Tools

[10 on Tuesday] How to Save Your Older or Historic Barn

Posted on: July 2nd, 2013 by Julia Rocchi 5 Comments

 

Barns are as American as apple pie -- emblematic of our agricultural heritage and rural character. But around the United States, many older and historic barns are deteriorating and disappearing, threatened by changing farming practices, urban sprawl, and the complexities in maintaining these unique structures.

Whether you own a barn on your property, have them throughout your community, or simply enjoy seeing them appear on the landscape during road trips, consider how you can help preserve them. Here are 10 ways to save an older or historic barn in your area:... Read More →

The National Trust for Historic Preservation works to save America's historic places. Join us today to help protect the places that matter to you.

Julia Rocchi

Julia Rocchi

Julia Rocchi is the associate director for digital content at the National Trust. By day she wrangles content; by night (and weekends), she shops local, travels to story-rich places, and walks around looking up at buildings.

[10 on Tuesday] 10 Ways to Fight for Your Local Post Office

Posted on: June 18th, 2013 by National Trust for Historic Preservation

 

Written by Chris Morris, Project Manager, Historic Post Offices

You may have heard that the United States Postal Service (USPS) is suffering from some serious debt. They are projected to rack up a deficit of over $18 billion (yes, that’s billion with a “b”) next year alone. So, they are trying to cut costs any way they can: considering ending Saturday mail delivery, not replacing thousands of retiring postal workers, asking Congress to drop their mandate to pre-fund billions in retiree health benefits, terminating building leases, and selling their post office buildings or “relocating” their services to a new building.

And unfortunately for people in impacted communities, they’re not always forthcoming about their plans, so it’s critical for the public to get involved, know their rights, and be persistent. If the USPS decides to sell or relocate a historic post office in your town, here are ten steps you can take to protect it:... Read More →

The National Trust for Historic Preservation works to save America's historic places. Join us today to help protect the places that matter to you.

National Trust for Historic Preservation

National Trust for Historic Preservation

The National Trust for Historic Preservation, a privately funded non-profit organization, works to save America's historic places.

 

Last week, in our ongoing series about renovating and rehabilitating historic homes, we looked at managing the construction process -- and today, we’re looking at the closely related topics of managing the budget and keeping costs down. Of course, everyone wants the best work they can afford, and by following a few easy steps, you can make your dollars go farther.

1. Know your budget. How much you have (and want) to spend on a project is a personal decision that needs to take into account your finances, home value, local real estate values, availability of loans, etc. Having this number in mind at the start of the project is key because it can help you make decisions from what contractor to select to the kinds of materials and finishes you can afford.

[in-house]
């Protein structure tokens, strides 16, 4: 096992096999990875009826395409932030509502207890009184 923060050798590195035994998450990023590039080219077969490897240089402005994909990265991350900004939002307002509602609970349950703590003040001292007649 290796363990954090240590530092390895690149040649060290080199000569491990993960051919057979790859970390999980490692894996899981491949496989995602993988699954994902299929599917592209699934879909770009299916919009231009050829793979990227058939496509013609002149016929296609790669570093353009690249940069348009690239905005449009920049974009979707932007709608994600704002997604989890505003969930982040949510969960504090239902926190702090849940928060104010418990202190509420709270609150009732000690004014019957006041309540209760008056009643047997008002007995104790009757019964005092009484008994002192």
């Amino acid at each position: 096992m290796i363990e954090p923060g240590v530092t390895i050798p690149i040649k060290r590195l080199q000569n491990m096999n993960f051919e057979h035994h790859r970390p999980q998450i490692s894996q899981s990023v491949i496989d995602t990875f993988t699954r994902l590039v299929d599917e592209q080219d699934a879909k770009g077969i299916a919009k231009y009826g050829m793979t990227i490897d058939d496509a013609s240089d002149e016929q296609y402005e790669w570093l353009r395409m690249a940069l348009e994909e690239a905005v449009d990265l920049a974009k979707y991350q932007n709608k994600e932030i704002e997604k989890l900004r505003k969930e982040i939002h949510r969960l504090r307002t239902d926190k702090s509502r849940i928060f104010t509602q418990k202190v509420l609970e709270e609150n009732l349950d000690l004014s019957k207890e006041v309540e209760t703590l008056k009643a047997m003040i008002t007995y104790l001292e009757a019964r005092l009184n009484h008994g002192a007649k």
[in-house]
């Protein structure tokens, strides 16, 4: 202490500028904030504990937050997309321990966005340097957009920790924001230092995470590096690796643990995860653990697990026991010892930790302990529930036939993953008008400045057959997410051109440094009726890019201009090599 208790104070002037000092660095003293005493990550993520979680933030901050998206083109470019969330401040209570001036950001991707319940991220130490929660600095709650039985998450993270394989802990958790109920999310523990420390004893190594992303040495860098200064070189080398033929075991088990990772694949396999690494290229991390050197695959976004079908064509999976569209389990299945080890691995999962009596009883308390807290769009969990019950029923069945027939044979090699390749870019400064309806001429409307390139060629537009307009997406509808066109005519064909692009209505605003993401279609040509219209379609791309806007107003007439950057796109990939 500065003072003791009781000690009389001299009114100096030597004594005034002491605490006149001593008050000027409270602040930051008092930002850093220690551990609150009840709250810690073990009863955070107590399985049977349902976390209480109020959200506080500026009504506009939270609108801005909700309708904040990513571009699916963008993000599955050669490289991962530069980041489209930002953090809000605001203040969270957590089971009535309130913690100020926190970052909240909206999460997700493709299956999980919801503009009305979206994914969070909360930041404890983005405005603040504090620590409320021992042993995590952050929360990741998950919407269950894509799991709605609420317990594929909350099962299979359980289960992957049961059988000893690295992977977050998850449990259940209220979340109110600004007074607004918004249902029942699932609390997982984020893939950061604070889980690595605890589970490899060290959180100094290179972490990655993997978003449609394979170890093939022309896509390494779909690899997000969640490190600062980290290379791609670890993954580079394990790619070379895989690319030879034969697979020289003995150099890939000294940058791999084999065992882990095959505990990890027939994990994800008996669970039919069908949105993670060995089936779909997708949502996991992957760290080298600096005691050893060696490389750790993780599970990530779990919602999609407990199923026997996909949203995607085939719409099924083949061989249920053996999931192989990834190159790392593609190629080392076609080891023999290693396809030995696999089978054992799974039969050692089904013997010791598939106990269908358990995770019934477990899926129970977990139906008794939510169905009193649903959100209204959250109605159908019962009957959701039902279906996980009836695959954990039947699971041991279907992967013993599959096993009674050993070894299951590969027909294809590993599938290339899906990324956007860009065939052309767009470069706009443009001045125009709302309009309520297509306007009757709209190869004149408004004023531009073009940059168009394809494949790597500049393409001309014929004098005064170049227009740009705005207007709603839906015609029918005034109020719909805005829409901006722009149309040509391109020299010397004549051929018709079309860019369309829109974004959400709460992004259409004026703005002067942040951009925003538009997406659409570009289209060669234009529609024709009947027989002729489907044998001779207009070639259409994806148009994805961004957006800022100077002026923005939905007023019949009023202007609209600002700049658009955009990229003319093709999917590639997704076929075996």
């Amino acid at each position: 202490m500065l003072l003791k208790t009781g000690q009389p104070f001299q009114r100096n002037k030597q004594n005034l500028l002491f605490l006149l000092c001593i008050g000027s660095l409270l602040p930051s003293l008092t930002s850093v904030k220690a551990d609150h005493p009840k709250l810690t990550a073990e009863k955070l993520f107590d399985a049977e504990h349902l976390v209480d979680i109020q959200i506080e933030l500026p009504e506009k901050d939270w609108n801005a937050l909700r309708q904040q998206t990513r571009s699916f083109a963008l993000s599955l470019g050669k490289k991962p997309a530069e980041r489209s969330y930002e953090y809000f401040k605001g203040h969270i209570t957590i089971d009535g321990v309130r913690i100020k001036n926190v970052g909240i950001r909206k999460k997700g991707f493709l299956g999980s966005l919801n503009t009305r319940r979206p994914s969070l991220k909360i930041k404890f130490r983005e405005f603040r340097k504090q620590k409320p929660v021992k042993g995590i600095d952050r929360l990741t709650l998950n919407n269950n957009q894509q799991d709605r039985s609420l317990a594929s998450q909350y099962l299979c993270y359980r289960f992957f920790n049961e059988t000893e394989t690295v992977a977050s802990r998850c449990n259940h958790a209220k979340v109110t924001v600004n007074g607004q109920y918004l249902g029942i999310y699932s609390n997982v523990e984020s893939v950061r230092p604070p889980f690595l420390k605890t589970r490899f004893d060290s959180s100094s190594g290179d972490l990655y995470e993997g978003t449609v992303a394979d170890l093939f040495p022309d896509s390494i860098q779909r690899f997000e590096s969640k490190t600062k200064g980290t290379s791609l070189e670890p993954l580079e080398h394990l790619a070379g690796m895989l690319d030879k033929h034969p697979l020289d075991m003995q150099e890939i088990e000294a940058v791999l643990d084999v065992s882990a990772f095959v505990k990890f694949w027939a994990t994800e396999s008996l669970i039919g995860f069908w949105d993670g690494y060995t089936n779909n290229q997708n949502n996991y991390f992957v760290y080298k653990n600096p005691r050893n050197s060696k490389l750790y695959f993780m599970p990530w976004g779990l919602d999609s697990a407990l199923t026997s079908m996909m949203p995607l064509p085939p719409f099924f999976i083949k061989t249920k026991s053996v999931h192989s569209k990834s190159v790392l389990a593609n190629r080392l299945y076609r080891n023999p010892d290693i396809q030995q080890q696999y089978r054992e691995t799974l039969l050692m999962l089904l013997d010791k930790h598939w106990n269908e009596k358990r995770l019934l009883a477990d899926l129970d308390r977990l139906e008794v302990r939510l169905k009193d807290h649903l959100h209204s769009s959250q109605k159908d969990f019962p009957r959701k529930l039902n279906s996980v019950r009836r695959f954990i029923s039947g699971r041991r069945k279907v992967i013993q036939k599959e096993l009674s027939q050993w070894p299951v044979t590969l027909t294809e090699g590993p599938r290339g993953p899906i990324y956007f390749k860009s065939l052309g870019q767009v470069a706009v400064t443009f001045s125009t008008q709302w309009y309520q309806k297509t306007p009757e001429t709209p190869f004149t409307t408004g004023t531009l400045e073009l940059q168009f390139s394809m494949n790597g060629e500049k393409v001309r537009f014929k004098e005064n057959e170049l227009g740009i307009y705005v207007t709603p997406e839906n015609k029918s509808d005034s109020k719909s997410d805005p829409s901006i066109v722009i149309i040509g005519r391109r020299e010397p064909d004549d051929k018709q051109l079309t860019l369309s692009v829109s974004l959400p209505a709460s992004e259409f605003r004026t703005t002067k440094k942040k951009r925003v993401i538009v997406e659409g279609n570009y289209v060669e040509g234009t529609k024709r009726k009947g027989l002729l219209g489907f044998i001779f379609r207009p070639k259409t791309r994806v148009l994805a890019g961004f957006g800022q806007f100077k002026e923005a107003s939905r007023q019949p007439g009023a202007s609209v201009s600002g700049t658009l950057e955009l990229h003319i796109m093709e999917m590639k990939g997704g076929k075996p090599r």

... Read More →

The National Trust for Historic Preservation works to save America's historic places. Join us today to help protect the places that matter to you.

Sarah Heffern

Sarah Heffern

Sarah Heffern is the social media strategist for the National Trust’s Public Affairs team. While she embraces all things online and pixel-centric, she’s also a hard-core building hugger, having fallen for preservation in a fifth grade “Built Environment” class. Follow her on Twitter at @smheffern.

 

After you’ve researched your historic home’s history and determined whether you’re restoring or rehabilitating it, you can start planning your project. As we showed in the previous toolkit, you can take on as many or as few aspects of planning as your little home-owning heart desires. But no matter who helms the project, planning should include these integral steps.... Read More →

The National Trust for Historic Preservation works to save America's historic places. Join us today to help protect the places that matter to you.

Julia Rocchi

Julia Rocchi

Julia Rocchi is the associate director for digital content at the National Trust. By day she wrangles content; by night (and weekends), she shops local, travels to story-rich places, and walks around looking up at buildings.

[10 on Tuesday] Should You DIY or Hire a Professional?

Posted on: May 28th, 2013 by Emily Potter 1 Comment

 

Once you've decided whether you need to restore or rehabilitate your historic house, the next step is deciding whether you want to DIY-it or hire a professional.

Taking on a restoration or rehabilitation project can be enjoyable if you like hands-on work, whereas hiring a professional can save you time. Or, you might want to do a little of both, where you work on the projects you’re passionate about and contract experts to finish the rest.

Whatever approach you take, the decision involves knowing how much time and money you want to spend, what your interests are, and what skills you’re looking to hire someone for. This toolkit explains different types of professionals who can help you, plus important things to consider before hiring them.... Read More →

The National Trust for Historic Preservation works to save America's historic places. Join us today to help protect the places that matter to you.

Emily Potter

Emily Potter is a copywriter at the National Trust. She enjoys writing about places of all kinds, the stories that make them special, and the people who love them enough to save them.